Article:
The last time Aine O'Gorman featured in a play-off with the Republic of Ireland, the pitch was so hard that groundsmen struggled to crack the ice with a shovel.
It was 2008, and Ireland headed for Iceland having drawn the first leg of their Euro 2009 play-off 1-1.
The Girls in Green were soundly beaten 3-0 in Reykjavik as their hosts adapted far better to the dreadful conditions.
It's taken 14 years for Ireland to get another serious crack at making a first major tournament - this time the World Cup is within their grasp - and veteran defender O'Gorman is not taking it for granted.
"I was there yes, on the ice," she reflected at the Castleknock Hotel where Ireland are based ahead of next Tuesday's play-off against either Scotland or Austria, who clash on Thursday night.
"If that game was to go ahead today it wouldn't happen. They were banging a shovel in the middle of the pitch and the ice wasn’t cracking. I think they had ice skates on and we didn’t!
"I don’t think you appreciate the moment when you’re there like you would now, that you’re on the cusp of maybe qualifying for the World Cup. Back then you’re just in the game, in the moment. Obviously we are in a great position now and looking forward to the game."
O'Gorman was just 19 back then. Now 33, the Peamount United star has experienced enough heartache to know just how big this looming showdown. Two years ago her freak own goal against Ukraine effectively ended Ireland's ambitions of making it to the Euros.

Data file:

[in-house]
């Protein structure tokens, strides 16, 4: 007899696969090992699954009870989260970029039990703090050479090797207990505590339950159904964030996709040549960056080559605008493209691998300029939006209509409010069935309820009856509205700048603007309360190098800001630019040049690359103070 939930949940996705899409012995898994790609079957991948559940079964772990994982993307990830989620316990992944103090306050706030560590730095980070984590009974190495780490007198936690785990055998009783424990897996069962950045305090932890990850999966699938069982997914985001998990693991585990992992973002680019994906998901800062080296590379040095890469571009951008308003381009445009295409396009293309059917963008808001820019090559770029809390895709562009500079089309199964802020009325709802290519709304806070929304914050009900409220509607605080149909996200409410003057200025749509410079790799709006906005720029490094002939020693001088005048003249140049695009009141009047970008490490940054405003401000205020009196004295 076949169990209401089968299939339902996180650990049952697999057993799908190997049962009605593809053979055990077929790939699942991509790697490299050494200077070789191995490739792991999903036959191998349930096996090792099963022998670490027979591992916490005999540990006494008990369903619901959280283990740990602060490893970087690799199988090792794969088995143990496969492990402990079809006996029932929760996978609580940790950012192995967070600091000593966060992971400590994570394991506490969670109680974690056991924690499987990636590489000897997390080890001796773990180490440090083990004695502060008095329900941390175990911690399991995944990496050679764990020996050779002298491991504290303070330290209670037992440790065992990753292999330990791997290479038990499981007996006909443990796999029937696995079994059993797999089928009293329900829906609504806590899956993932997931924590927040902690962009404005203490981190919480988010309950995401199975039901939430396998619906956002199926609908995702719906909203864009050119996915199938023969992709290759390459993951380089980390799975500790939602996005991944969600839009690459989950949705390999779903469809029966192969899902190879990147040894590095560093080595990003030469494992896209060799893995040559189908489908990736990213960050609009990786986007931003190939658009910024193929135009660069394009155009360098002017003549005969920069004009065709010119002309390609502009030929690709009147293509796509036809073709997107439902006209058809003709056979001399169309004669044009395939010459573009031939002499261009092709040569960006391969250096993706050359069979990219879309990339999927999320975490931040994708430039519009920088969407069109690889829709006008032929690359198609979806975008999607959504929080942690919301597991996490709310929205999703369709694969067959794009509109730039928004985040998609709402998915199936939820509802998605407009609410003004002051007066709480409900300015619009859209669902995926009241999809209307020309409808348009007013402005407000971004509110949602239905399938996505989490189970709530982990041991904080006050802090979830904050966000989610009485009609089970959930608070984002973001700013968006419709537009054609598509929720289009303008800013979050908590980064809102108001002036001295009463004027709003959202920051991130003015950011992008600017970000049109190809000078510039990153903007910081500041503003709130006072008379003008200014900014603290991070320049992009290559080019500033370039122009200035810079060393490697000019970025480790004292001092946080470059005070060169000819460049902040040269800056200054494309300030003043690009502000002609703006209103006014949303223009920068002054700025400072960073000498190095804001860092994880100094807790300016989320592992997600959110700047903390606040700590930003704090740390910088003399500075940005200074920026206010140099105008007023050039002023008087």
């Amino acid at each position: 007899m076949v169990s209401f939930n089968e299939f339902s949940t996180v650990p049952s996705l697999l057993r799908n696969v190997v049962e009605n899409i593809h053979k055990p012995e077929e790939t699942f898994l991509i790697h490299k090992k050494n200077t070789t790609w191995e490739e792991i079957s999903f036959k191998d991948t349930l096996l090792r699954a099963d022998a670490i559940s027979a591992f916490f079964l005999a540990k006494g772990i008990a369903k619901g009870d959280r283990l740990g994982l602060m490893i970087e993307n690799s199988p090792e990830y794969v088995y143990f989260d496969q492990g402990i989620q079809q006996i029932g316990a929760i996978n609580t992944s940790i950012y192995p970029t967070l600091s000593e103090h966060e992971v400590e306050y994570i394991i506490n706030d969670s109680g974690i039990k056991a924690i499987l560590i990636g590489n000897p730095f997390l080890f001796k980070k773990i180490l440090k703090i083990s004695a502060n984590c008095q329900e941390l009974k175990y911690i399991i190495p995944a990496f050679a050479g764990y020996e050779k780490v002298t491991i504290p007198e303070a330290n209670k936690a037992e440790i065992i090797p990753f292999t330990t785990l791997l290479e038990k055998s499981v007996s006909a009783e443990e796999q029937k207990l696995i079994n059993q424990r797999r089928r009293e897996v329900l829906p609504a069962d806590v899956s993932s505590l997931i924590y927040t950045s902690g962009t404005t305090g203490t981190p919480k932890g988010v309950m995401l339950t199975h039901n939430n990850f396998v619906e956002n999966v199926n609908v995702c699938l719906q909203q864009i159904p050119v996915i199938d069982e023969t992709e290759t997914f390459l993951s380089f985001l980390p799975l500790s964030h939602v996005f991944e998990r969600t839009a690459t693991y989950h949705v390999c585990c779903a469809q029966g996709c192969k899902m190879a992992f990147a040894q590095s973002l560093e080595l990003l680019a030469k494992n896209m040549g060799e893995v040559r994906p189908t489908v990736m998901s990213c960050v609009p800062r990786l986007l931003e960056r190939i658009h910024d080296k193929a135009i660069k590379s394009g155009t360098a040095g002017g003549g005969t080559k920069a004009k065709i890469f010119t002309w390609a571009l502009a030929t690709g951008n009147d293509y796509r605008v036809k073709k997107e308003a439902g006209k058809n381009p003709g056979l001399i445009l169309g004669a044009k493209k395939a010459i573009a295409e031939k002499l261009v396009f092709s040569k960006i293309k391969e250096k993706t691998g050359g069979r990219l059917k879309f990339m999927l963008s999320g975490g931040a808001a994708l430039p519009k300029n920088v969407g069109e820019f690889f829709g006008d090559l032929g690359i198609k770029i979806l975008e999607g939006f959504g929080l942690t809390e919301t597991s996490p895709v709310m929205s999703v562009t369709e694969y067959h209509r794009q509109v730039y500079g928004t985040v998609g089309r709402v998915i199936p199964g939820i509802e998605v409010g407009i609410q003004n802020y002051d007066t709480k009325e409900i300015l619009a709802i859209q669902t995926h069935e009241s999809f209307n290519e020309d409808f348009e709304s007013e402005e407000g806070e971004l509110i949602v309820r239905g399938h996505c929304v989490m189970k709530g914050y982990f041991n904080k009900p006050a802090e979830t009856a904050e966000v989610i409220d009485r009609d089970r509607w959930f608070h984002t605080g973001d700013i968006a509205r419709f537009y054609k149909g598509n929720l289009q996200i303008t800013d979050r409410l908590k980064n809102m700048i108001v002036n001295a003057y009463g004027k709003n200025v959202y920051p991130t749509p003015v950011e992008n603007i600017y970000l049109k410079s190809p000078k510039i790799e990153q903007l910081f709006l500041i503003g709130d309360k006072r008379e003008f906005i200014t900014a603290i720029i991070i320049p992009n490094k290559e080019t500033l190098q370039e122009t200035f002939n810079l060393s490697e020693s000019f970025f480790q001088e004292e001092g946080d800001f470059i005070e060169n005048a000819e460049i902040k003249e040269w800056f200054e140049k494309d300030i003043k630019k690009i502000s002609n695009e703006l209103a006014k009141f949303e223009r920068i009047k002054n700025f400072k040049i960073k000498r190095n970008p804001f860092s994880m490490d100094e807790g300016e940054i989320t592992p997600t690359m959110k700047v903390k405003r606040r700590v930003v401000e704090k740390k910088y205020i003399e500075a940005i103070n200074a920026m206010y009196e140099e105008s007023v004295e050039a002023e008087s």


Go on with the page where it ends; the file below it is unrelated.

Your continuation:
That was a desperately painful night, and the reality is that for players of her vintage, there won't be many more chances.
There's also an awareness that the national side's success can energise the domestic game - with the advancement of a semi-professional Women's National League an obvious priority.
"I think we should be piggybacking on the success of the Irish women's team, that there should be semi-professional clubs in this country," added O'Gorman.
"Obviously at the moment we're losing players to the Women's Super League [in England]. You can't begrudge any player for that, they're going to play in a better opportunity, they're gonna get full-time football.
"Until those structures are put in place, we're not going to be able to stop players going abroad.
"The amount of girls playing football now compared to when I was growing up is massive. The opportunities they get as well are second to none."
O'Gorman isn't too fussed who Ireland face in six days' time - whether it's a "well organised" Austria or the "direct" Scots, the challenge is considerable.
But the prospect of playing in Hampden Park if the latter team prevail is enticing.
"Obviously it's a good buzz," she replied when asked about potentially playing at the famous Glasgow stadium.
"When you’re playing, even when there’s big stadiums and big crowds, once the ball kicks off and you’re focused on your job, you kind of just block it all out and stay focused on your job on the pitch. But when you win it’s a good buzz!
"Whether we get a crowd in or not the result over the campaign have shown whether we play at home or away we’re able to focus on our task and get a result. We won’t let it affect us too much.
"We’re just going to have to prepare the best we can and go out and play the game of our lives and hopefully make the World Cup."